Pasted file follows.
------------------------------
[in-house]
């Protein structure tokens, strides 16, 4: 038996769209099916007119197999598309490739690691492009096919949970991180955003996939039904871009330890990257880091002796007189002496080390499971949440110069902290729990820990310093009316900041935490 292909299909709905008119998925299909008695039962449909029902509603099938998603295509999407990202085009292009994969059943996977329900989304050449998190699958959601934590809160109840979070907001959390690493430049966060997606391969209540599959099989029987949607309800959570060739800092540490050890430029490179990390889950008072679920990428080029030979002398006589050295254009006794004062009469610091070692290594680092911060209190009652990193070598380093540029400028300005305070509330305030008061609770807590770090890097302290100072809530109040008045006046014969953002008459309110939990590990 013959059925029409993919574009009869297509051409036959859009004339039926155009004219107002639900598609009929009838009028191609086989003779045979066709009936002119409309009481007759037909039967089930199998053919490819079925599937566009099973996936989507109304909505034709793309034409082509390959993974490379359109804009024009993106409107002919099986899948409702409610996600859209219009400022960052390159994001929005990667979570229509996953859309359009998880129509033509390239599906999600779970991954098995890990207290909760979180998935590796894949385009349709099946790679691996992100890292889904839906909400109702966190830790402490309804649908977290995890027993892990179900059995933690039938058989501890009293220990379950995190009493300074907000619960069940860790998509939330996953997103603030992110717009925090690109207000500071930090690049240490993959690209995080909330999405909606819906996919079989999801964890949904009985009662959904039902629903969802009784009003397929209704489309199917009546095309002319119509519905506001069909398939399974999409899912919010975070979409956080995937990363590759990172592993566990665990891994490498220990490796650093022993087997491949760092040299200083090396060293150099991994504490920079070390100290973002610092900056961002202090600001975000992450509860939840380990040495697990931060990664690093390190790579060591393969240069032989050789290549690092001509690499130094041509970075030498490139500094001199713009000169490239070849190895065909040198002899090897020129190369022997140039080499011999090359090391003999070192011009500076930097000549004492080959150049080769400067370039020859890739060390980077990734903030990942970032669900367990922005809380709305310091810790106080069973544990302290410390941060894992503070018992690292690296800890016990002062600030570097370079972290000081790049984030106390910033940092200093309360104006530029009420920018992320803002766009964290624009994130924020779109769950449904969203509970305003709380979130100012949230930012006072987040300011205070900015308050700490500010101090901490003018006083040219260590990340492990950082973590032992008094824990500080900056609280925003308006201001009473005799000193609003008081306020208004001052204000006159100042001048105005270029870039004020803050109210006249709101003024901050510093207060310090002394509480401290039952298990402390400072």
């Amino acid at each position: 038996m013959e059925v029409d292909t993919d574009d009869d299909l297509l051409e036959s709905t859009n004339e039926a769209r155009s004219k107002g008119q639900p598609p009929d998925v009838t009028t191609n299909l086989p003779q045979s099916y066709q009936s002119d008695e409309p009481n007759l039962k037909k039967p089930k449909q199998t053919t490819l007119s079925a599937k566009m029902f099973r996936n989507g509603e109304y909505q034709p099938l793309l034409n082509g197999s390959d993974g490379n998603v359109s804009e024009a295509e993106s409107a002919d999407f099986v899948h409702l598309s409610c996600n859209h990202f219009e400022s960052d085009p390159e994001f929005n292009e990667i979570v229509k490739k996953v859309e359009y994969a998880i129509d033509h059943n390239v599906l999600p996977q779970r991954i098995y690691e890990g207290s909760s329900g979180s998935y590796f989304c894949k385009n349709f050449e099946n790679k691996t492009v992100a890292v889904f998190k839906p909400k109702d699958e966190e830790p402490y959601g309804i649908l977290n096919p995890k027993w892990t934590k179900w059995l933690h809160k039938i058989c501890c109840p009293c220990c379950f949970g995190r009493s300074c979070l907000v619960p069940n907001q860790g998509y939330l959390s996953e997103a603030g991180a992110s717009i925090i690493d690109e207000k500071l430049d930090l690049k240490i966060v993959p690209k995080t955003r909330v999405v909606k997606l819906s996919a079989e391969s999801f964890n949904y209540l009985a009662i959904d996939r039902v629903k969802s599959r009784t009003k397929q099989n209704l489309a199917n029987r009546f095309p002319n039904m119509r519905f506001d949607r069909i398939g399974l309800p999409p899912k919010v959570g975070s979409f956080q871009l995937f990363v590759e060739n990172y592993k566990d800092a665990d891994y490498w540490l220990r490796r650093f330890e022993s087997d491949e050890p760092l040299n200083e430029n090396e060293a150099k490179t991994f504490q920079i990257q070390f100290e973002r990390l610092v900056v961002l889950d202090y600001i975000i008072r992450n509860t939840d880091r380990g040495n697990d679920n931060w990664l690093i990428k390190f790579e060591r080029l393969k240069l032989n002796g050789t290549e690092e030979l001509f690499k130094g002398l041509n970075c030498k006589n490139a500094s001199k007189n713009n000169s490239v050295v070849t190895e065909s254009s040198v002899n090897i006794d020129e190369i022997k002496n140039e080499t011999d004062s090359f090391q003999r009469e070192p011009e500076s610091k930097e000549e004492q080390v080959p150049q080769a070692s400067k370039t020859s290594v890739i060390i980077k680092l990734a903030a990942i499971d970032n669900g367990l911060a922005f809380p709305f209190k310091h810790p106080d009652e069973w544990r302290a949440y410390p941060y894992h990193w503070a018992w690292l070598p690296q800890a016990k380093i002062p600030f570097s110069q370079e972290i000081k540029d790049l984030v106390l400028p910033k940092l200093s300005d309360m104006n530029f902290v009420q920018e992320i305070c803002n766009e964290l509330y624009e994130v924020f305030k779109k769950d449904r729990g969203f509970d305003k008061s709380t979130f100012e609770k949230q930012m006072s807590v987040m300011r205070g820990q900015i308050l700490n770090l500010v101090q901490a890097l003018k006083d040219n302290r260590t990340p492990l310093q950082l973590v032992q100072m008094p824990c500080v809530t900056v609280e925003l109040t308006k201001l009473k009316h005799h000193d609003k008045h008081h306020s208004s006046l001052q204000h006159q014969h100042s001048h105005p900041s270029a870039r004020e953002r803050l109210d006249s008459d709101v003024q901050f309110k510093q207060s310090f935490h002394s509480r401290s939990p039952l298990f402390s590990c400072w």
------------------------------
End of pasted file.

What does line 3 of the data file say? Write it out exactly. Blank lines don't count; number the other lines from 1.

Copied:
């Amino acid at each position: 038996m013959e059925v029409d292909t993919d574009d009869d299909l297509l051409e036959s709905t859009n004339e039926a769209r155009s004219k107002g008119q639900p598609p009929d998925v009838t009028t191609n299909l086989p003779q045979s099916y066709q009936s002119d008695e409309p009481n007759l039962k037909k039967p089930k449909q199998t053919t490819l007119s079925a599937k566009m029902f099973r996936n989507g509603e109304y909505q034709p099938l793309l034409n082509g197999s390959d993974g490379n998603v359109s804009e024009a295509e993106s409107a002919d999407f099986v899948h409702l598309s409610c996600n859209h990202f219009e400022s960052d085009p390159e994001f929005n292009e990667i979570v229509k490739k996953v859309e359009y994969a998880i129509d033509h059943n390239v599906l999600p996977q779970r991954i098995y690691e890990g207290s909760s329900g979180s998935y590796f989304c894949k385009n349709f050449e099946n790679k691996t492009v992100a890292v889904f998190k839906p909400k109702d699958e966190e830790p402490y959601g309804i649908l977290n096919p995890k027993w892990t934590k179900w059995l933690h809160k039938i058989c501890c109840p009293c220990c379950f949970g995190r009493s300074c979070l907000v619960p069940n907001q860790g998509y939330l959390s996953e997103a603030g991180a992110s717009i925090i690493d690109e207000k500071l430049d930090l690049k240490i966060v993959p690209k995080t955003r909330v999405v909606k997606l819906s996919a079989e391969s999801f964890n949904y209540l009985a009662i959904d996939r039902v629903k969802s599959r009784t009003k397929q099989n209704l489309a199917n029987r009546f095309p002319n039904m119509r519905f506001d949607r069909i398939g399974l309800p999409p899912k919010v959570g975070s979409f956080q871009l995937f990363v590759e060739n990172y592993k566990d800092a665990d891994y490498w540490l220990r490796r650093f330890e022993s087997d491949e050890p760092l040299n200083e430029n090396e060293a150099k490179t991994f504490q920079i990257q070390f100290e973002r990390l610092v900056v961002l889950d202090y600001i975000i008072r992450n509860t939840d880091r380990g040495n697990d679920n931060w990664l690093i990428k390190f790579e060591r080029l393969k240069l032989n002796g050789t290549e690092e030979l001509f690499k130094g002398l041509n970075c030498k006589n490139a500094s001199k007189n713009n000169s490239v050295v070849t190895e065909s254009s040198v002899n090897i006794d020129e190369i022997k002496n140039e080499t011999d004062s090359f090391q003999r009469e070192p011009e500076s610091k930097e000549e004492q080390v080959p150049q080769a070692s400067k370039t020859s290594v890739i060390i980077k680092l990734a903030a990942i499971d970032n669900g367990l911060a922005f809380p709305f209190k310091h810790p106080d009652e069973w544990r302290a949440y410390p941060y894992h990193w503070a018992w690292l070598p690296q800890a016990k380093i002062p600030f570097s110069q370079e972290i000081k540029d790049l984030v106390l400028p910033k940092l200093s300005d309360m104006n530029f902290v009420q920018e992320i305070c803002n766009e964290l509330y624009e994130v924020f305030k779109k769950d449904r729990g969203f509970d305003k008061s709380t979130f100012e609770k949230q930012m006072s807590v987040m300011r205070g820990q900015i308050l700490n770090l500010v101090q901490a890097l003018k006083d040219n302290r260590t990340p492990l310093q950082l973590v032992q100072m008094p824990c500080v809530t900056v609280e925003l109040t308006k201001l009473k009316h005799h000193d609003k008045h008081h306020s208004s006046l001052q204000h006159q014969h100042s001048h105005p900041s270029a870039r004020e953002r803050l109210d006249s008459d709101v003024q901050f309110k510093q207060s310090f935490h002394s509480r401290s939990p039952l298990f402390s590990c400072w």